People on Medicaid will lose their eye and hearing care. No glasses, no hearing aids.

I don’t see these things as optional, but the people in the North Carolina General Assembly do.

They have gutted environmental protections and made it harder for the state to collect taxes from corporations.

They have made it harder to vote, eliminating same-day registration, shortening early voting and requiring a photo ID from every voter. These measures affect poor and minority populations the most — those who would be most likely to vote against the right.

And if you get really pissed off and want to yell at one of these cads? Well, they’re trying to pass a law that allows them to carry guns into the legislative parking lot, so you don’t want to make them feel threatened.

But you don’t have to vote for them again. Remember this session come Election Day, and you might want to shoot an e-mail to your representative and senator to let him or her know you’ve been watching.

 

 

Midnight cowboys

The NC House met just after midnight to override Gov. Bev Perdue's budget; apparently, leaders were concerned the teachers coming to Raleigh today might be able to sway some votes.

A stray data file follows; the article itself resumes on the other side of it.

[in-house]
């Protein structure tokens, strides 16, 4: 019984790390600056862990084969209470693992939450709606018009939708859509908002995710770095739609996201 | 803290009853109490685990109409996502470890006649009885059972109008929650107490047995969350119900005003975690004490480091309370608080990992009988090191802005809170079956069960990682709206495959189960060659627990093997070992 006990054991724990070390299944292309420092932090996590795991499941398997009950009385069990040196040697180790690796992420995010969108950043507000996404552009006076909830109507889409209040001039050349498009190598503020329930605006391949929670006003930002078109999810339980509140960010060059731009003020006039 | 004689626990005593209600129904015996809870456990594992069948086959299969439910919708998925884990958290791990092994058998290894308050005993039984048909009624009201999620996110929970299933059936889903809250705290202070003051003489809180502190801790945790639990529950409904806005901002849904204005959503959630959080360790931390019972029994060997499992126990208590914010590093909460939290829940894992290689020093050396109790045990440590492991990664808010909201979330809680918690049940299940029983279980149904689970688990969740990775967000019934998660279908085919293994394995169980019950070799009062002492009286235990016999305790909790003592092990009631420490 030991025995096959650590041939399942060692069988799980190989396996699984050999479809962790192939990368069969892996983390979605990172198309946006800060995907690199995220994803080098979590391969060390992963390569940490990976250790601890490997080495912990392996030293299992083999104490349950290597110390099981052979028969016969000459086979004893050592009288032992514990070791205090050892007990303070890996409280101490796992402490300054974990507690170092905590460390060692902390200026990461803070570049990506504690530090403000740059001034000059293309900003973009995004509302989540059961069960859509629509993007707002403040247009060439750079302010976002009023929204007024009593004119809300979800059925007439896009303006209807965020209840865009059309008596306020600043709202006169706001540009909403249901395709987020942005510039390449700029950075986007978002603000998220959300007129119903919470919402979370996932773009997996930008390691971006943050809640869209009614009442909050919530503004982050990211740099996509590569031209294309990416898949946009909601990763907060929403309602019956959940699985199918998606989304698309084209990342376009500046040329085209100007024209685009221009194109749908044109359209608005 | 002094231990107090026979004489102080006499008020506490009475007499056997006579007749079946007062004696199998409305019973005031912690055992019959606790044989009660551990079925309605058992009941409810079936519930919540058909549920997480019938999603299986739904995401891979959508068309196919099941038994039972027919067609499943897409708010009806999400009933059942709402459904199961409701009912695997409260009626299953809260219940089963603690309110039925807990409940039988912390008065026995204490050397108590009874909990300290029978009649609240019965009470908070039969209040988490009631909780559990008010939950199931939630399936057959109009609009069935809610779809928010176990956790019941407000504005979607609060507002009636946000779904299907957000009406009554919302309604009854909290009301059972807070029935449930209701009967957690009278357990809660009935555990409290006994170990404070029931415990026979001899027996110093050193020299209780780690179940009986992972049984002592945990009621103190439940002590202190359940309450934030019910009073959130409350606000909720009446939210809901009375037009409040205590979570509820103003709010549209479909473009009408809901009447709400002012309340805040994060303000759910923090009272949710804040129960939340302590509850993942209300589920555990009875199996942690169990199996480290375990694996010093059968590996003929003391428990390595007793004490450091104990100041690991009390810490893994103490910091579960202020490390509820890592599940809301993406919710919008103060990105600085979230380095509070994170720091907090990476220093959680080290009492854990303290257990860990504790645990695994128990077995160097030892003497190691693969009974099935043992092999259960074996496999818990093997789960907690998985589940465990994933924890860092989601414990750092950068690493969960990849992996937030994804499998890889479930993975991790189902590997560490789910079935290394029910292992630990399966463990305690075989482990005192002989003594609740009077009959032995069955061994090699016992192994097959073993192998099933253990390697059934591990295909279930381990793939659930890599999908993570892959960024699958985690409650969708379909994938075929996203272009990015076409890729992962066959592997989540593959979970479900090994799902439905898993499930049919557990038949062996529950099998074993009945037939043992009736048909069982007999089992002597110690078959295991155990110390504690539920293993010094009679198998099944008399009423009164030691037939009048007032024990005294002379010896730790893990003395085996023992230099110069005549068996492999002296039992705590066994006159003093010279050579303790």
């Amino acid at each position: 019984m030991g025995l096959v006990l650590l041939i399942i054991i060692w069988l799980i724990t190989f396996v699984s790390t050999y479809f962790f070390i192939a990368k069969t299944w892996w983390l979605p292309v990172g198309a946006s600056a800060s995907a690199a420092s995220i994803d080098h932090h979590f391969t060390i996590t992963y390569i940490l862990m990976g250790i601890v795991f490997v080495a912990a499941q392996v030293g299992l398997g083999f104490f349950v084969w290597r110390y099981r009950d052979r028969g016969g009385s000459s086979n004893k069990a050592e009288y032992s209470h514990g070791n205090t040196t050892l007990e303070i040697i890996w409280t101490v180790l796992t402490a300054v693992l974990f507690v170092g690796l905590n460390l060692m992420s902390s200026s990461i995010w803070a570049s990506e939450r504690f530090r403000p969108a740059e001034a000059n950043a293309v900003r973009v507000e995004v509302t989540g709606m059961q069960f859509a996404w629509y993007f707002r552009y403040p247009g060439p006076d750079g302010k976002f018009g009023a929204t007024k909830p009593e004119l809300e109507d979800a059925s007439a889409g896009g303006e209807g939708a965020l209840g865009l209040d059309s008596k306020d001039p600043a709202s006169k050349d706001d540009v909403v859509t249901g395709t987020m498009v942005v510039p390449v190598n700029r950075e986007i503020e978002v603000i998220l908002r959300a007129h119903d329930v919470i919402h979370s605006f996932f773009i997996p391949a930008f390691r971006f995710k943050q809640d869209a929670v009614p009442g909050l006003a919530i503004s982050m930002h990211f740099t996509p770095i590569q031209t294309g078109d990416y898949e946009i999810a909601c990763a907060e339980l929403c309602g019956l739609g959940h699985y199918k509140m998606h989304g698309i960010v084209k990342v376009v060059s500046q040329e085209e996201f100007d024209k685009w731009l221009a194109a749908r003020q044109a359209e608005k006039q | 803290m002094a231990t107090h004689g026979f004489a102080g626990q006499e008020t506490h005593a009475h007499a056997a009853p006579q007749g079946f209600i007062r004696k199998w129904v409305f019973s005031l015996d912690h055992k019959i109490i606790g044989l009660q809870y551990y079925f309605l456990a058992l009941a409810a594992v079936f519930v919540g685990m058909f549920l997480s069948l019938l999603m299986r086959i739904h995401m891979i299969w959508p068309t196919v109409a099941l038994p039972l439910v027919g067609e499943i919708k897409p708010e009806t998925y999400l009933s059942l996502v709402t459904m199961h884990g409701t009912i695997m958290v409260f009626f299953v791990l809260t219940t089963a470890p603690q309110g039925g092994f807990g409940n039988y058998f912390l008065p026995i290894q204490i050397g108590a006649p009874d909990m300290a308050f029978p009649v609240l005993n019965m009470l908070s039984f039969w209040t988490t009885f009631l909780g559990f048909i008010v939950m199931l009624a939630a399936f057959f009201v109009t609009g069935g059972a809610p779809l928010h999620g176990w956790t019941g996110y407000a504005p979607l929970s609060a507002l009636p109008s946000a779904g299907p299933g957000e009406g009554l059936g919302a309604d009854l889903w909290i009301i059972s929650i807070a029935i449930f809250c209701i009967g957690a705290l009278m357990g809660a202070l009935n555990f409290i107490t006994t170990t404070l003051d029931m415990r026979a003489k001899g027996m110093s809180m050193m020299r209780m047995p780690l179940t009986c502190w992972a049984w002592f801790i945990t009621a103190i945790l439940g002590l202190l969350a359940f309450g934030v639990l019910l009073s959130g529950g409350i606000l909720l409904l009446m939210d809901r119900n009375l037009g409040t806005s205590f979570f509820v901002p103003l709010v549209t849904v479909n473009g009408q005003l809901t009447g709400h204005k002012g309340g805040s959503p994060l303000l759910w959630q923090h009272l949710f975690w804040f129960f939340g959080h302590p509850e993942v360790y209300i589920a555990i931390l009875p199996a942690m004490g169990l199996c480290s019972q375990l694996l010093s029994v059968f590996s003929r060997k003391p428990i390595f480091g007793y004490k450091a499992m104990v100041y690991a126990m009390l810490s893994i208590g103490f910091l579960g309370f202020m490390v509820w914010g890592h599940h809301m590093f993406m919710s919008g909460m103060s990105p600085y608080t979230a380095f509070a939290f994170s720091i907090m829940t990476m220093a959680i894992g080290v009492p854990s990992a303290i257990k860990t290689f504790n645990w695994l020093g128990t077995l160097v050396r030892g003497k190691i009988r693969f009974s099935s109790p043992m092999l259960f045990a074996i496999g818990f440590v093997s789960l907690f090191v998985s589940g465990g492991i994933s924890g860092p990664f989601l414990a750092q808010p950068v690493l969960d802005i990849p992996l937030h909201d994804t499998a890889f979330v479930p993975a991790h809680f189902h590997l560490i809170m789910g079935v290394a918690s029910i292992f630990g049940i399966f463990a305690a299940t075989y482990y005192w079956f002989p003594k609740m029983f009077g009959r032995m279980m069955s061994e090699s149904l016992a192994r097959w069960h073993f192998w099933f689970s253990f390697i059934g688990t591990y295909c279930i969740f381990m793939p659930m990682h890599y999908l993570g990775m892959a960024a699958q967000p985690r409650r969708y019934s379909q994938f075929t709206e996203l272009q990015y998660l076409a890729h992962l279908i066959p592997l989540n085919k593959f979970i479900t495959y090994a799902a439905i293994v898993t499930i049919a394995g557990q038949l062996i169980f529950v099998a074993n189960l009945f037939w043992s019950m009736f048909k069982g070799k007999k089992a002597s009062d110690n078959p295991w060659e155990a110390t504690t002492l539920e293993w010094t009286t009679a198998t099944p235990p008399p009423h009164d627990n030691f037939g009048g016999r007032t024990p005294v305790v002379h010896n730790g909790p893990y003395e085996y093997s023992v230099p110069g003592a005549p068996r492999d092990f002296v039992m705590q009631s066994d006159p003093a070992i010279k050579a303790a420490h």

The NC House met under cover of darkness in the wee hours of this morning to override Gov. Bev Perdue’s veto of their disastrous, immoral budget.

It’s likely they didn’t want to wait for the light of day because today is a teacher lobbying day in Raleigh, and they didn’t have to courage to talk to these dedicated educators and then go slash their budgets. They wanted the deed to be done already. I’m sure Republican leaders wanted to be certain no one was swayed by pleas and real stories of need from teachers.

So, with the Senate poised to override the veto, it looks like this immoral budget will be what we have to live with for the next two years.

Republicans are saying their budget is the same as the one Gov. Perdue proposed, but it’s far worse, with deeper cuts to early childhood education, our about-to-be-devastated  university and community college systems and to the social network. They’re cutting $60 million from the state’s mental health system, which is so bad already it’s under investigation by the US Justice Department.

There is no rationale for these kinds of cuts. We are not broke. The only thing I can think of is that our state legislators who voted for this thing have no compassion for their fellow human beings.